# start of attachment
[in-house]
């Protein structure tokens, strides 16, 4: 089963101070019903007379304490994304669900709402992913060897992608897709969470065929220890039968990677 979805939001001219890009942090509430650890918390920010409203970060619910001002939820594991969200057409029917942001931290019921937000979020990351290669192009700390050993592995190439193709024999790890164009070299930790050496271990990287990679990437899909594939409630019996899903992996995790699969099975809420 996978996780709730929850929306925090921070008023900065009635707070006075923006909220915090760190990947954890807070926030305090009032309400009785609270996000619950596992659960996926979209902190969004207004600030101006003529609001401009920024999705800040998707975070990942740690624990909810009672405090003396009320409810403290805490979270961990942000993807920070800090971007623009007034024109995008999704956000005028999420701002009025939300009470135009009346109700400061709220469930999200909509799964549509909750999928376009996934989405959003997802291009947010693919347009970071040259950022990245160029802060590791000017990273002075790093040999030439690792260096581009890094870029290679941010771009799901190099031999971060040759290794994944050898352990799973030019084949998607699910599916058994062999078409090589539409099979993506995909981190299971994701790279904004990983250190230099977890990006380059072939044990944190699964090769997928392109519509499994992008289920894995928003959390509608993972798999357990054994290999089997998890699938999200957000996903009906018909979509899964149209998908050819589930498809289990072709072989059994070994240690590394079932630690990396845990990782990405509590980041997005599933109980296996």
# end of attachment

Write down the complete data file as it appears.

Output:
[in-house]
């Protein structure tokens, strides 16, 4: 089963101070019903007379304490994304669900709402992913060897992608897709969470065929220890039968990677 979805939001001219890009942090509430650890918390920010409203970060619910001002939820594991969200057409029917942001931290019921937000979020990351290669192009700390050993592995190439193709024999790890164009070299930790050496271990990287990679990437899909594939409630019996899903992996995790699969099975809420 996978996780709730929850929306925090921070008023900065009635707070006075923006909220915090760190990947954890807070926030305090009032309400009785609270996000619950596992659960996926979209902190969004207004600030101006003529609001401009920024999705800040998707975070990942740690624990909810009672405090003396009320409810403290805490979270961990942000993807920070800090971007623009007034024109995008999704956000005028999420701002009025939300009470135009009346109700400061709220469930999200909509799964549509909750999928376009996934989405959003997802291009947010693919347009970071040259950022990245160029802060590791000017990273002075790093040999030439690792260096581009890094870029290679941010771009799901190099031999971060040759290794994944050898352990799973030019084949998607699910599916058994062999078409090589539409099979993506995909981190299971994701790279904004990983250190230099977890990006380059072939044990944190699964090769997928392109519509499994992008289920894995928003959390509608993972798999357990054994290999089997998890699938999200957000996903009906018909979509899964149209998908050819589930498809289990072709072989059994070994240690590394079932630690990396845990990782990405509590980041997005599933109980296996």